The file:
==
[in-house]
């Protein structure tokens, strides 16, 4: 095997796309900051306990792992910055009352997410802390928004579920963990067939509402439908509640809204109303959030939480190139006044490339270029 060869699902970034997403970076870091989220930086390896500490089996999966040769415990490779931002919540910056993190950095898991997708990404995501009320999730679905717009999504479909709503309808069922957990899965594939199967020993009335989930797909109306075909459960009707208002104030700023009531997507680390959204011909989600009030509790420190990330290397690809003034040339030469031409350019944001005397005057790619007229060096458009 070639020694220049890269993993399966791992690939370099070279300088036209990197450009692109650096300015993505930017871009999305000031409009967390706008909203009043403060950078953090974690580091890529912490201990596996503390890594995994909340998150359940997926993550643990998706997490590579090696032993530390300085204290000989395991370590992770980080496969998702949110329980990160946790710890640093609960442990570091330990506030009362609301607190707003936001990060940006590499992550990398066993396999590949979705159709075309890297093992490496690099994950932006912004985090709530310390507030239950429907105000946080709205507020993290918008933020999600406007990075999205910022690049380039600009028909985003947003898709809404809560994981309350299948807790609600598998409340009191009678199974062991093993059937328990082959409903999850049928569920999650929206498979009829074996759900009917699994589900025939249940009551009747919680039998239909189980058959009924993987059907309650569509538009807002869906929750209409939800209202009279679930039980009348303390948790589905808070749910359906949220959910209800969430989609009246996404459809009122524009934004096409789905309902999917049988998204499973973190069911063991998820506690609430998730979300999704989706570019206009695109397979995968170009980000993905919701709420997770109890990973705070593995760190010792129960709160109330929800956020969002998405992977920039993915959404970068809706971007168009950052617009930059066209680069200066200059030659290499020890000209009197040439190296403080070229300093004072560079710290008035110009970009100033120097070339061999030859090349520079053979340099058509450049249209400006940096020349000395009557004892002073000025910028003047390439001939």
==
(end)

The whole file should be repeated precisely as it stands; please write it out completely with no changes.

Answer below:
[in-house]
């Protein structure tokens, strides 16, 4: 095997796309900051306990792992910055009352997410802390928004579920963990067939509402439908509640809204109303959030939480190139006044490339270029 060869699902970034997403970076870091989220930086390896500490089996999966040769415990490779931002919540910056993190950095898991997708990404995501009320999730679905717009999504479909709503309808069922957990899965594939199967020993009335989930797909109306075909459960009707208002104030700023009531997507680390959204011909989600009030509790420190990330290397690809003034040339030469031409350019944001005397005057790619007229060096458009 070639020694220049890269993993399966791992690939370099070279300088036209990197450009692109650096300015993505930017871009999305000031409009967390706008909203009043403060950078953090974690580091890529912490201990596996503390890594995994909340998150359940997926993550643990998706997490590579090696032993530390300085204290000989395991370590992770980080496969998702949110329980990160946790710890640093609960442990570091330990506030009362609301607190707003936001990060940006590499992550990398066993396999590949979705159709075309890297093992490496690099994950932006912004985090709530310390507030239950429907105000946080709205507020993290918008933020999600406007990075999205910022690049380039600009028909985003947003898709809404809560994981309350299948807790609600598998409340009191009678199974062991093993059937328990082959409903999850049928569920999650929206498979009829074996759900009917699994589900025939249940009551009747919680039998239909189980058959009924993987059907309650569509538009807002869906929750209409939800209202009279679930039980009348303390948790589905808070749910359906949220959910209800969430989609009246996404459809009122524009934004096409789905309902999917049988998204499973973190069911063991998820506690609430998730979300999704989706570019206009695109397979995968170009980000993905919701709420997770109890990973705070593995760190010792129960709160109330929800956020969002998405992977920039993915959404970068809706971007168009950052617009930059066209680069200066200059030659290499020890000209009197040439190296403080070229300093004072560079710290008035110009970009100033120097070339061999030859090349520079053979340099058509450049249209400006940096020349000395009557004892002073000025910028003047390439001939």